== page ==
Aquelle, Nature’s Spring for Institutional Sustainability

In life, one rarely encounters philanthropic acts of humankind describable only with two words: outrageously impossible. If someone had told me that there is such a place, in this part of Africa, I would have said “No way!” Here is one man who has inspired a 50-year-old rural institution to effortlessly feed 1200 people, every day from January to December; transport 3 000 young conference delegates, from all over the country, accommodate and feed them twice per year for a full week. All for free.

As if that is not enough. It is at the same place with a residential drug rehabilitation centre for 400 adults, a primary school, a secondary school, a teachers’ college and an HIV/Aids care centre. I continue. The same centre boasts hundreds of acres of export quality avocados; state-of-the-art green houses for sweet pepper; high-tech irrigable lettuce fields supplied with equally high-tech processed liquid fertiliser.

I am not done, yet. I do not how water-bottling companies do it in Zimbabwe, but from where I am standing now, I can see a highly automated, robot-controlled bottling system that produces enough of 10 fruit flavoured drinks to supply the entire Southern Africa hinterland – complete with a matching fleet of 32-tonne delivery trucks. Let me not talk about the dairy project and its associated manufactured products.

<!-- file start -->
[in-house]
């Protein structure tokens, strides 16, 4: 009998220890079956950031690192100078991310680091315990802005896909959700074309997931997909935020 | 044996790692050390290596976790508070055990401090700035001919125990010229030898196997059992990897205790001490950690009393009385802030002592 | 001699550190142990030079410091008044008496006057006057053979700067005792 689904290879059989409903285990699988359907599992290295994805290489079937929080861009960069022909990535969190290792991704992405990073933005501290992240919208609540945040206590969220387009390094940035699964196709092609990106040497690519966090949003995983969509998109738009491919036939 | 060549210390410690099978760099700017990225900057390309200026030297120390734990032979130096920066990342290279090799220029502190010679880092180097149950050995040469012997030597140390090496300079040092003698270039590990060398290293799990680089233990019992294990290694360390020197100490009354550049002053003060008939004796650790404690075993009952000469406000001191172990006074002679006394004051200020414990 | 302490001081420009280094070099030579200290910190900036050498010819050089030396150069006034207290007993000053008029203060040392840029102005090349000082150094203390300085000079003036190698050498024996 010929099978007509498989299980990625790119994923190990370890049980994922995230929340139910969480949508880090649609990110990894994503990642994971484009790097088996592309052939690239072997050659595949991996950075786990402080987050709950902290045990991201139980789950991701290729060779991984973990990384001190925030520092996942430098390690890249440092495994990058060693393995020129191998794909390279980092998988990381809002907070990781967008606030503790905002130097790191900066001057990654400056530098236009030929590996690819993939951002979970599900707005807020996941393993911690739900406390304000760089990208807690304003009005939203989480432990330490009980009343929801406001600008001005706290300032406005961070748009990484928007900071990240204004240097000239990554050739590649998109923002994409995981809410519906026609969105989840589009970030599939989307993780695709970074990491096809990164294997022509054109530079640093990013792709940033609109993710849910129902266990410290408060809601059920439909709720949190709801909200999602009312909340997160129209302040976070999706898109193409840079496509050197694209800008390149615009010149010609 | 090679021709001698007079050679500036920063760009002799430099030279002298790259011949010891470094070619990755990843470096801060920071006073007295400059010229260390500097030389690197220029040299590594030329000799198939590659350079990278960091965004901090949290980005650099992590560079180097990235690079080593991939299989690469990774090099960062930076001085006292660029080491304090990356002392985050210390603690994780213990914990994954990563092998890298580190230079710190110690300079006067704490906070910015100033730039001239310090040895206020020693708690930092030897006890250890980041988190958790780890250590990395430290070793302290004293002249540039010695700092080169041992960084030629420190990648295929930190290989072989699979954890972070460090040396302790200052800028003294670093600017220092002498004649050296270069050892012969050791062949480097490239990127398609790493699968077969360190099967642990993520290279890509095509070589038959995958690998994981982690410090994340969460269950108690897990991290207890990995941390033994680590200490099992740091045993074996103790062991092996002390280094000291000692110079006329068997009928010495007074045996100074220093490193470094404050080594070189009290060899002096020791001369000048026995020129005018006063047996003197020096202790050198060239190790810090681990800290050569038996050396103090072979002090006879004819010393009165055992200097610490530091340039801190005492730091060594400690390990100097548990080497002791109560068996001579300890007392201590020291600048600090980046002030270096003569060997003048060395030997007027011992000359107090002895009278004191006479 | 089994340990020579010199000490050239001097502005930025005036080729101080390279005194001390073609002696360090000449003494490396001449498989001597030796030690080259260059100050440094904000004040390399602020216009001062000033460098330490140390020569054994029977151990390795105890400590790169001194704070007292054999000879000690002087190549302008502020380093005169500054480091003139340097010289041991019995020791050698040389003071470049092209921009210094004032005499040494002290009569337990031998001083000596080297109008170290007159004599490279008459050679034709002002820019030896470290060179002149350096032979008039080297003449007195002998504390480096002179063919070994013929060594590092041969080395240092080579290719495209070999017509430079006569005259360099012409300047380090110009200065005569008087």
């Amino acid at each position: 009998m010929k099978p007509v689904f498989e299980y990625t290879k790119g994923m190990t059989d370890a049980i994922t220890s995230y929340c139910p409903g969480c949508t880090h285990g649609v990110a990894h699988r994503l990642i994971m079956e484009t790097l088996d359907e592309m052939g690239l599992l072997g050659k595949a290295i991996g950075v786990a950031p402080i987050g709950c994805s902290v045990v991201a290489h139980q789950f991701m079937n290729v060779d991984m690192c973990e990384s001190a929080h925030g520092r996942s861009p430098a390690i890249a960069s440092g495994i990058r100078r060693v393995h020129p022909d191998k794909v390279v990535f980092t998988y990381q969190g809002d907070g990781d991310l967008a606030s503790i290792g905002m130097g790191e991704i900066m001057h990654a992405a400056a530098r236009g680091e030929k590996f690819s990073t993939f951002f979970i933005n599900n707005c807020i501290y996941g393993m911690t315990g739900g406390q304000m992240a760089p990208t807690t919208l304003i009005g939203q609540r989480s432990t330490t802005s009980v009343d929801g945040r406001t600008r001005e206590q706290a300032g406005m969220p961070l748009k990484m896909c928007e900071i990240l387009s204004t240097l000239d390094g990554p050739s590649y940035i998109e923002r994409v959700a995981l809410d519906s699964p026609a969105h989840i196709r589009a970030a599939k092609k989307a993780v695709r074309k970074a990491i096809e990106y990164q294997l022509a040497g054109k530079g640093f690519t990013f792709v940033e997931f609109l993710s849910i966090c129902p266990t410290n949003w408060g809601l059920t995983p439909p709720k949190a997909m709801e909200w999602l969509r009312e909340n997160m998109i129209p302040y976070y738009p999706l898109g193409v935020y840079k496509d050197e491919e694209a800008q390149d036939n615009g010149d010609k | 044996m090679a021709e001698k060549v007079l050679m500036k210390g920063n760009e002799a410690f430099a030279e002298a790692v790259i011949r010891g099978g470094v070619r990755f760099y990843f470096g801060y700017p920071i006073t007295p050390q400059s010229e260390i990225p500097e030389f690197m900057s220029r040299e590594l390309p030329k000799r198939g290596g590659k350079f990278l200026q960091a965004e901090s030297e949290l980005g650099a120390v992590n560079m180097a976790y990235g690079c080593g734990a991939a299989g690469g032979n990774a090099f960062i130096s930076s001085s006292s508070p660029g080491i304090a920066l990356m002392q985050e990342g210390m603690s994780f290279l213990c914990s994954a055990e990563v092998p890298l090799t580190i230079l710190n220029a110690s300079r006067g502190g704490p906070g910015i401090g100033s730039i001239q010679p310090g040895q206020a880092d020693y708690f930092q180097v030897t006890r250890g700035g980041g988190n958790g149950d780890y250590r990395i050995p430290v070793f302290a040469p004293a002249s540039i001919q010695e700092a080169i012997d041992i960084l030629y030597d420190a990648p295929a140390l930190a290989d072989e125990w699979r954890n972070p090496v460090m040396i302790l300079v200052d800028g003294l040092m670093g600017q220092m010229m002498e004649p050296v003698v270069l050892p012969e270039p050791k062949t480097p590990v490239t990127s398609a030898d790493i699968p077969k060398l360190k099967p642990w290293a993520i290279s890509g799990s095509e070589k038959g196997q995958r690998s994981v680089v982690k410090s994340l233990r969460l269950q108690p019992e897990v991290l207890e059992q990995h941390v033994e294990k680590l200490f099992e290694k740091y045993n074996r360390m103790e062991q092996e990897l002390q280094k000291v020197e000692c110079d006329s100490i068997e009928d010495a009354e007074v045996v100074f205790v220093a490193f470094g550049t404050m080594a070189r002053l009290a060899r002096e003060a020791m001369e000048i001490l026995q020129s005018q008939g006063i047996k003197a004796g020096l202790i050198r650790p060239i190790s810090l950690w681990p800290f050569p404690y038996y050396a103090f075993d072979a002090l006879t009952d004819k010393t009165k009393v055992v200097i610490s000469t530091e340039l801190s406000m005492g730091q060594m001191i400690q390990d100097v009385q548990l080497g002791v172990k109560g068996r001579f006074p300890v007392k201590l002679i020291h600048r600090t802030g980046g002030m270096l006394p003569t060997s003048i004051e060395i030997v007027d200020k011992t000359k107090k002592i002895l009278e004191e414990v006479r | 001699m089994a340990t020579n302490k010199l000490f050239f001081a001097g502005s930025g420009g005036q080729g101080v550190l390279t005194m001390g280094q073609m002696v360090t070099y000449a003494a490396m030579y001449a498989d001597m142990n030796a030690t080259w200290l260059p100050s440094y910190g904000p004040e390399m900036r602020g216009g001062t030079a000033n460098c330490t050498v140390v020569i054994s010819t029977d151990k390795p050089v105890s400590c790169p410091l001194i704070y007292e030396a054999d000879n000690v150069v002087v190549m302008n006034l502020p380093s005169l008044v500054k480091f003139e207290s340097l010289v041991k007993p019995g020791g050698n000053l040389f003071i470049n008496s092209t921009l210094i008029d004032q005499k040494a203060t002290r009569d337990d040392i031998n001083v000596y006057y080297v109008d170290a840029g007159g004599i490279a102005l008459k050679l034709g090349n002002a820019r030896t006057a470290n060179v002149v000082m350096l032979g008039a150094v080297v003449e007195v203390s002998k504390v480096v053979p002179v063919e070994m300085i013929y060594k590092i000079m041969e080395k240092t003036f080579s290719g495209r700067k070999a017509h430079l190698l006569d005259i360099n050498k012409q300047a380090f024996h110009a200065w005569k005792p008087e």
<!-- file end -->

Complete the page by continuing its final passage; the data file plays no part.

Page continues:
What I know is that such corporate intensity for want of a better expression – could never be associated with a ‘simple’ missionary institution. At this level, one would think of people like Aliko Dangote, Patrice Moetsepe and Strive Masiyiwa, theirs being a ‘profit first-and-philanthropy-later’ model. That is fabulous too, but Mission KwaSizabantu is one-man’s dream that, I hear, came directly from God – ukusiza abantu – to help a community. I do not know what the ideal economics term is – perhaps the ‘coefficient of dependency’? – where the work of
an institution or corporation is responsible for the livelihood of a whole community and its entire family architecture.

What is my point today? For me, beyond these reverberating accolades lies a whiff of despair. Most Christian institutions in Zimbabwe are not corporatized, hence their over-reliance on ‘head office’ support and government subsidies. More often than not, they have to levy high tuition and boarding fees just enough to sustain their academic operations. Colleges like MSU, NUST, Solusi, UZ, Africa University and many others either have farms or are located on vast pieces of land that produce very little for self-sustenance. They burden their ‘head offices’ with nutritional and material demands that, if their respective ‘chancellors’ were to intelligently deploy their faculties, Zimbabwe could by now boast scores of Mission KwaSizabantus. I do not understand why any educational institution located on a large farm would have to purchase eggs, chicken, beef, vegetables and bottled water from external sources.